In March 1999 a revised management plan was approved. Central to the plan is a clear Mission Statement which is: 'To maintain biodiversity in all its natural facets
and to provide human benefits in keeping with the mission of the South African National Parks in a manner which detracts as little as possible from the wilderness qualities of the Kruger National Park.'
The management plan was compiled from the proceedings of 52 workshops involving important role players. One section contains a new Elephant management plan
that divides Kruger into six zones. Two botanical zones have been established, where the vegetation determines how the area is managed, and these two zones together cover 15 per cent of the Park.
One of these is situated in the southwestern corner of Kruger around Pretoriuskop (see map), extending in a corridor southward to the Malelane Mountains; the other is in the Far North, extending from Punda Maria up to Pafuri
. Here elephants will be limited to one animal per 2.86 square kilometres (the average density for the whole Park at the old ceiling of 7 000 elephants).
Finally, there are two low impact zones
, one extending from the Olifants River to just south of Tshokwane; and the other from Mopani Camp to the edge of the botanical zone around Punda Maria. The low impact zones cover 45 per cent of the Park, and in these areas elephants will be reduced by seven per cent per year by live capture or culling until certain habitat criteria have been met.
Two high impact zones have been established
, covering 40 per cent of the Park. One extends from just south of Tshokwane up to the Crocodile River, and the other extends from west of Satara Camp up to near Mopani Camp. Elephants will not be culled or captured in these high impact zones for the foreseeable future.
One of the most important new policies relates to water. Many of the 300 artificial water holes will be closed. By limiting the distribution of water, many of the imbalances that led to culling in the past will be corrected and natural migratory patterns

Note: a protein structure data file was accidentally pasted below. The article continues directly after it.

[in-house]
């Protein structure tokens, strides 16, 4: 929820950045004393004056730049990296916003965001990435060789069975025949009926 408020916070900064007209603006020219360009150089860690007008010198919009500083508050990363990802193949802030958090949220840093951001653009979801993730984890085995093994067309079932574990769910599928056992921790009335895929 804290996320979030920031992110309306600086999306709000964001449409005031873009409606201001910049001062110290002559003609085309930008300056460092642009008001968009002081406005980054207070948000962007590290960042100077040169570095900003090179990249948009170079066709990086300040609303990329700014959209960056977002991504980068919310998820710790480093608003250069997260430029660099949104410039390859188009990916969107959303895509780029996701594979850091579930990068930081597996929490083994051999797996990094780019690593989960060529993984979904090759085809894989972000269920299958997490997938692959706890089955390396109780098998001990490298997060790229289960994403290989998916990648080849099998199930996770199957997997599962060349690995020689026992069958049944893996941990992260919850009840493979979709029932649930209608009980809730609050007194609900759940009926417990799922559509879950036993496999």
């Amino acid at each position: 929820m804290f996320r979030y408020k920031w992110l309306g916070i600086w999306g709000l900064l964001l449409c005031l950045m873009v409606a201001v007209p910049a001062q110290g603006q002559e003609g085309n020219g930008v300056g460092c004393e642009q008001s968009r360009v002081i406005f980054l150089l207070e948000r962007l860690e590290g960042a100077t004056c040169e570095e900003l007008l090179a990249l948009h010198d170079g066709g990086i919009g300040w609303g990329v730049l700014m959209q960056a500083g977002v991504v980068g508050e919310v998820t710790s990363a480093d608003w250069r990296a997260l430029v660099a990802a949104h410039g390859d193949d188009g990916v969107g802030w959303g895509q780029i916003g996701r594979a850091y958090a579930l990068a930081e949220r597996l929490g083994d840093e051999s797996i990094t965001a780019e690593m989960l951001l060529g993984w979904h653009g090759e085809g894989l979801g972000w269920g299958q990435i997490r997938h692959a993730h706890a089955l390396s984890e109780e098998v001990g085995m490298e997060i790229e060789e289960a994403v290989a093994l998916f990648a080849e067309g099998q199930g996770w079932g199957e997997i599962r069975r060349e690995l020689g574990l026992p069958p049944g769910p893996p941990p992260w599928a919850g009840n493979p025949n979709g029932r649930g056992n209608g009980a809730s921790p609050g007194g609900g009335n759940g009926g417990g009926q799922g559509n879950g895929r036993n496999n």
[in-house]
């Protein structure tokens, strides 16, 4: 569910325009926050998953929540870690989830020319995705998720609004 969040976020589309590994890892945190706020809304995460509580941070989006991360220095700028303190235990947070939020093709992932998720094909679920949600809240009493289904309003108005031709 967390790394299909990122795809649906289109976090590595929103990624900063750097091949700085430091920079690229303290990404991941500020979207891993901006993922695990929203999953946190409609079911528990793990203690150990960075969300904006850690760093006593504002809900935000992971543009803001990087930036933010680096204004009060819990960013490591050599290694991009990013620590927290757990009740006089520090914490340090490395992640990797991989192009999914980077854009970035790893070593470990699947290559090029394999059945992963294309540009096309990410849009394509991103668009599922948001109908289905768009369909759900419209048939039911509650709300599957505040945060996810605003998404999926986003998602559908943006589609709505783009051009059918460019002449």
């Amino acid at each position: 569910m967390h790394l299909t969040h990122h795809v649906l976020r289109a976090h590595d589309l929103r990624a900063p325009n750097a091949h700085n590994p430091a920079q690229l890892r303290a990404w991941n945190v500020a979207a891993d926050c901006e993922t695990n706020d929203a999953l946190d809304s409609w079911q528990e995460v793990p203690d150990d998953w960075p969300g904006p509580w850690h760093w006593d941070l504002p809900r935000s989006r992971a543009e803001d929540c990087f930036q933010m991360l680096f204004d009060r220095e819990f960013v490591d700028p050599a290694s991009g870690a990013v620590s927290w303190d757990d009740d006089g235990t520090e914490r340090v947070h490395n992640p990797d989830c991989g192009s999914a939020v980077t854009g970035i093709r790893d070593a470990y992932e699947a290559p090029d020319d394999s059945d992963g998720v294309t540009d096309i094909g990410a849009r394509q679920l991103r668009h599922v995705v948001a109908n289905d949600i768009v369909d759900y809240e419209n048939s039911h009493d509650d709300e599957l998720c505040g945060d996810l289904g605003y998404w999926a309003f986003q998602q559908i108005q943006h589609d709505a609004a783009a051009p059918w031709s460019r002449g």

will hopefully be restored, which benefits the ecosystem by providing long rest periods for the vegetation.
The 'Southern Region' extends northwards from the southernmost border of the Park as far north as the Sabie River; the 'Central Region' from the Sabie River to the Olifants River; the 'Northern Region' from the Ollifants River
to just south of Punda Maria; and the 'Far North' from Punda Maria up through Pafuri to the Limpopo River. Note that these regions and the names given to them here are not officially recognised.
The bed of the Mphongolo River in northern Kruger is framed by a tall apple-leaf, while flowering knobthorns add a colourful backdrop. Many African...more
The various regions of Kruger Park differ according to the geology of soil types and rainfall, which dictates what sort of vegetational coverage one...more
The park is generally flat to gently undulating, with average height of 260 metres (853 feet) above sea level, with its most mountainous areas being...more
This ecology map of Kruger Park describes the location of the various camps in relation to the climate and vegetation. The vegetation determines the type of grazers and browsers likely to inhabit an area...more
Six major rivers, stretch across the wilderness of Kruger National Park, the Crocodile River, the Limpopo River and the Olifants, Sabie, Letaba and Luvuvhu rivers...more
October month has been referred to as suicide month in the Kruger National Park. Conditions are hot, dry and dusty, bleak, barren and dead. It is also the time of the year for bushfires....more